If you have launched an electronic product before, chances are that you already know that every product through which electric current passes produces electromagnetic energy. If the product designer is careful, then the product should not emit too much electromagnetic energy that may cause interference with other nearby electronic components. 

However, when there is too much energy emitted, changes need to be made to the product design by either adding a protective covering or something similar to keep the emitted energy under control. Similarly, the product needs to have enough protection to keep functioning when there is external electromagnetic interference.

What Are The Scopes of EMI/EMC Testing?

If you are not aware of the terms EMI and EMC, these stand for electromagnetic interference and electromagnetic compatibility. In today’s modern world it is almost impossible to imagine life without all the electronic devices that we all rely on for our day-to-day lives. 

Imagine a world without smartphones or microwave ovens or those medical scanners or communication equipment that depends on radio transmission or your flat-screen TV or any pieces of electronic equipment that is such a big part of your daily life. 

We are all very fortunate that all these devices work as expected. That is made possible by the authorities in each region making sure that any product being sold adheres to the EMC standards for that particular region.

EMI and EMC testing is designed to determine the level of electromagnetic energy emissions generated by a device and to make sure that the product is immune to electromagnetic interference from other products up to a certain level.

What Scope EMI/EMC Testing

Measuring Electromagnetic Activity

EMI/EMC testing consists of two main types of testing: 

  • Emissions testing, and;
  • Immunity testing.

As the name implies, emissions testing is focused on ensuring that the device under testing does not produce electromagnetic energy above the safe limits. 

Similarly, immunity testing is designed to ensure that a component is able to keep functioning even in the presence of electromagnetic interference being generated by other sources.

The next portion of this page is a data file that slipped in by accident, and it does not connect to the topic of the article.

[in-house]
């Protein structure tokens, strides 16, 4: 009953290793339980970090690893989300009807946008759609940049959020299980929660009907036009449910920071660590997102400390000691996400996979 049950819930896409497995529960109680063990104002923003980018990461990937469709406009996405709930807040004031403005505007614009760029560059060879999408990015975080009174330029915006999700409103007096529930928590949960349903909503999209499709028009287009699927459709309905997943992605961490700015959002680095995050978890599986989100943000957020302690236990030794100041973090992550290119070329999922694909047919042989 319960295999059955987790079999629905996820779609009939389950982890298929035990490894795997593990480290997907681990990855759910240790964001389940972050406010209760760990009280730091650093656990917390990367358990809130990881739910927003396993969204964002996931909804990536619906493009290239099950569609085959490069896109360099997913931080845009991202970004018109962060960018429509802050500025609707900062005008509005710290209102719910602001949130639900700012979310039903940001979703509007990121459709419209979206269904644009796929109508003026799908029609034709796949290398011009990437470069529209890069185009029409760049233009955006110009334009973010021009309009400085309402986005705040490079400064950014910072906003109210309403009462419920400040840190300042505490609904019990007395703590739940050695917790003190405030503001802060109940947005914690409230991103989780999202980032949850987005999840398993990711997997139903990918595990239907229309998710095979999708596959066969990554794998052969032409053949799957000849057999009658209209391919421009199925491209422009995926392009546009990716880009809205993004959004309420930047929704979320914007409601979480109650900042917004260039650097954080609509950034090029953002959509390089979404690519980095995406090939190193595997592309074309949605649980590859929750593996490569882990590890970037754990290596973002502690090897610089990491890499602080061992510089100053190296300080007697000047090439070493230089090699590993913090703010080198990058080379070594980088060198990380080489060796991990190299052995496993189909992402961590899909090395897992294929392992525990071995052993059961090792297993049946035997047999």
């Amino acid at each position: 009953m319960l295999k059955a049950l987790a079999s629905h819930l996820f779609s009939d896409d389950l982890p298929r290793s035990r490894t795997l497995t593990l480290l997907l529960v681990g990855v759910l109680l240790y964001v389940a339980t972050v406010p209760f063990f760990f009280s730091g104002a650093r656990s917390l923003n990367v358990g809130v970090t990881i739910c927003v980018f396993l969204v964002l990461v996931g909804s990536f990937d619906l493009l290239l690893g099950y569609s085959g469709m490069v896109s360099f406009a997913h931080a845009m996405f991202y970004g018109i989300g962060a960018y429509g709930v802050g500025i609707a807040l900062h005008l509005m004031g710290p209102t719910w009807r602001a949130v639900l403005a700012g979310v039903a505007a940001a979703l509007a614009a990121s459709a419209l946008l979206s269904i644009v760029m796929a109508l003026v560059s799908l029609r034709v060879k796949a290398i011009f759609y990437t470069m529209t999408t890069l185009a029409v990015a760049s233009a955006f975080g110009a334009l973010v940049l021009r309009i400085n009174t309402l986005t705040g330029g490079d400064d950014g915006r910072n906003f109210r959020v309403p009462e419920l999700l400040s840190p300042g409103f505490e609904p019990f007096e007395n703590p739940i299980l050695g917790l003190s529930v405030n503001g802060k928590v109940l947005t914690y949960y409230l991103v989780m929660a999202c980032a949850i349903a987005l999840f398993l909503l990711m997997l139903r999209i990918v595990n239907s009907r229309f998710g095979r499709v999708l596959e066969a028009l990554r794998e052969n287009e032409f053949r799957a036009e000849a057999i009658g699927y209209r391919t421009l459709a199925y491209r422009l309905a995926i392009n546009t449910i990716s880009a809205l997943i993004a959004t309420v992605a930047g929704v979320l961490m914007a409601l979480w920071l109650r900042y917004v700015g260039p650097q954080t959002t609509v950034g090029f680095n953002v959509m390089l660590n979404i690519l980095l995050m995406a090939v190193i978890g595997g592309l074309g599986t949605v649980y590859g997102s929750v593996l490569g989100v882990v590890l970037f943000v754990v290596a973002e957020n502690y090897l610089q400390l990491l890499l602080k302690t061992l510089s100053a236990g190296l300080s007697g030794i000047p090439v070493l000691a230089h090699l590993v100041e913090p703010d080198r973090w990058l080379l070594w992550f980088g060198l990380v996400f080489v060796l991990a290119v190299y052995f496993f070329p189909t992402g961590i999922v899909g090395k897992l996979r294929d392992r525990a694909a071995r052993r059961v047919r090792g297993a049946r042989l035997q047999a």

Not all regions or countries require immunity testing for consumer-grade products but it is certainly required for mission-critical devices.

Emissions Testing

Emissions testing is performed for two basic types: 

  • Radiated emissions, and;
  • Conducted emissions.

Conducted emissions are focused on measuring emissions that are passed through a medium. On the other hand, radiated emissions are focused on measuring emissions or electromagnetic energy that passes through the air.

As far as EMI testing is concerned, this is focused on measuring continuous and transient interference generated by the device under testing. As the name implies, continuous testing is used to test how a device functions under continuous electromagnetic interference. Similarly, transient tests are focused on measuring the functioning of a device in the presence of short bursts of energy.

What Scope EMI/EMC Testing

The aim of all of this testing is to try and measure the electromagnetic energy that electronic devices produce. This electromagnetic energy needs to be within certain limits as per the applicable EMC standards. As a product manufacturer/designer, you need to work with an accredited test lab to understand which EMC standards apply to your product and what you can do to ensure that it passes the final testing.

Statistics suggest that almost half of the devices subjected to EMC testing fail in the first round and also, EMC testing doesn’t come cheap. It not only adds to the cost of development in real terms but it also adds a lot of time to product development which can make the development much more expensive. 

This is why product designers rely on pre-compliance testing. These tests can be conducted in-house with the help of certain accessories that are relatively cheap. Pre-compliance testing allows designers to make quick changes to increase the likelihood of their product passing the final test.


Overall, all the electronic products you see out there must conform to be EMC standards as outlined by the respective agency in your region. These standards help in ensuring that the product is safe to use. Get in touch with the experts at Compliance Engineering to learn more about EMC/EMI testing and pre-compliance testing.

Please call us today at Compliance Engineering on + 61 3 9763 3079 or leave an enquiry.